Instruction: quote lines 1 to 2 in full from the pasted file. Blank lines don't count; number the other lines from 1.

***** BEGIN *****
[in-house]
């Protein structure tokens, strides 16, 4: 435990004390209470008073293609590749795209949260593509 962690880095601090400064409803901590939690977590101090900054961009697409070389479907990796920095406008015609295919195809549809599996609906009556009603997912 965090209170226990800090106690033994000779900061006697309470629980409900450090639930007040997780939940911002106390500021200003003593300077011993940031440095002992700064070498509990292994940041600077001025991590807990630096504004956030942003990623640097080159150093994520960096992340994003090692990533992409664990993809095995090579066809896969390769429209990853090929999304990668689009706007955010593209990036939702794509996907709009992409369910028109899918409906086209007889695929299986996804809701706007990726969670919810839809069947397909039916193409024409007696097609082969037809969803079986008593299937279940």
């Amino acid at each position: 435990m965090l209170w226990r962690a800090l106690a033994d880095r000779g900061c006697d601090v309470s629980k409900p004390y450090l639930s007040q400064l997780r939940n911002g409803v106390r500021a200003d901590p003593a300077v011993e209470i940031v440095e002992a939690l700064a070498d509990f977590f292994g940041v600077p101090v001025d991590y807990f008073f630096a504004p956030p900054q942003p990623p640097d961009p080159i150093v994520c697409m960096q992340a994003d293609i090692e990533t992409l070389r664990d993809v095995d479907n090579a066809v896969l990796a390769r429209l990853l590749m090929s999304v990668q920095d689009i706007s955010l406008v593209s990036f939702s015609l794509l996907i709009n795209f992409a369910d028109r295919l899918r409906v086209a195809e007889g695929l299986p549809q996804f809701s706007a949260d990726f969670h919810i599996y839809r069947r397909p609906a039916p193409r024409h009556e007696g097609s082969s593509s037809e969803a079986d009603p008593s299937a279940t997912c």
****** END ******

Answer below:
[in-house]
């Protein structure tokens, strides 16, 4: 435990004390209470008073293609590749795209949260593509 962690880095601090400064409803901590939690977590101090900054961009697409070389479907990796920095406008015609295919195809549809599996609906009556009603997912 965090209170226990800090106690033994000779900061006697309470629980409900450090639930007040997780939940911002106390500021200003003593300077011993940031440095002992700064070498509990292994940041600077001025991590807990630096504004956030942003990623640097080159150093994520960096992340994003090692990533992409664990993809095995090579066809896969390769429209990853090929999304990668689009706007955010593209990036939702794509996907709009992409369910028109899918409906086209007889695929299986996804809701706007990726969670919810839809069947397909039916193409024409007696097609082969037809969803079986008593299937279940």